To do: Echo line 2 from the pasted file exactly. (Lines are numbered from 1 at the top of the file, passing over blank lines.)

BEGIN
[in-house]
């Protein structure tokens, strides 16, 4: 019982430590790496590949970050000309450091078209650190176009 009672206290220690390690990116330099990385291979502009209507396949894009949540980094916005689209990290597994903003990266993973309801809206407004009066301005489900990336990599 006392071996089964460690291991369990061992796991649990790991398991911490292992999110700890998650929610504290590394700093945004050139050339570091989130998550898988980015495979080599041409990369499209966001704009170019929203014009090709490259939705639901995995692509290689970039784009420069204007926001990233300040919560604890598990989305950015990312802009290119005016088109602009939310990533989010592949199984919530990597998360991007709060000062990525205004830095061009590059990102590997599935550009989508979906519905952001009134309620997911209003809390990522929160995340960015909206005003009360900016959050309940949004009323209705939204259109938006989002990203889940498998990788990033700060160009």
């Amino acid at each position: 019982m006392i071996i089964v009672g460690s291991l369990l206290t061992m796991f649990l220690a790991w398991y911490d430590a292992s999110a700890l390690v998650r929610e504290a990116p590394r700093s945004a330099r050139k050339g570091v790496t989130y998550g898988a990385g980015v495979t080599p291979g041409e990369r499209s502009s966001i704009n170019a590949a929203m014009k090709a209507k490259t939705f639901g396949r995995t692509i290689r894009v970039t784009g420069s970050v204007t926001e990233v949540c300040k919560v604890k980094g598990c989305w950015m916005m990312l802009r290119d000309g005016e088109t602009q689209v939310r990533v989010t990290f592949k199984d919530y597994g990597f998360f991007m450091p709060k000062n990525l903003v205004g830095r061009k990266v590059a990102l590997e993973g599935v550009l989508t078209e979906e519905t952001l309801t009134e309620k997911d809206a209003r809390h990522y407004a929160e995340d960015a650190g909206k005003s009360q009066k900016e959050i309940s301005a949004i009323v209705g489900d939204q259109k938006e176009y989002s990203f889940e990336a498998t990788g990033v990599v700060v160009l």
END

């Protein structure tokens, strides 16, 4: 019982430590790496590949970050000309450091078209650190176009 009672206290220690390690990116330099990385291979502009209507396949894009949540980094916005689209990290597994903003990266993973309801809206407004009066301005489900990336990599 006392071996089964460690291991369990061992796991649990790991398991911490292992999110700890998650929610504290590394700093945004050139050339570091989130998550898988980015495979080599041409990369499209966001704009170019929203014009090709490259939705639901995995692509290689970039784009420069204007926001990233300040919560604890598990989305950015990312802009290119005016088109602009939310990533989010592949199984919530990597998360991007709060000062990525205004830095061009590059990102590997599935550009989508979906519905952001009134309620997911209003809390990522929160995340960015909206005003009360900016959050309940949004009323209705939204259109938006989002990203889940498998990788990033700060160009």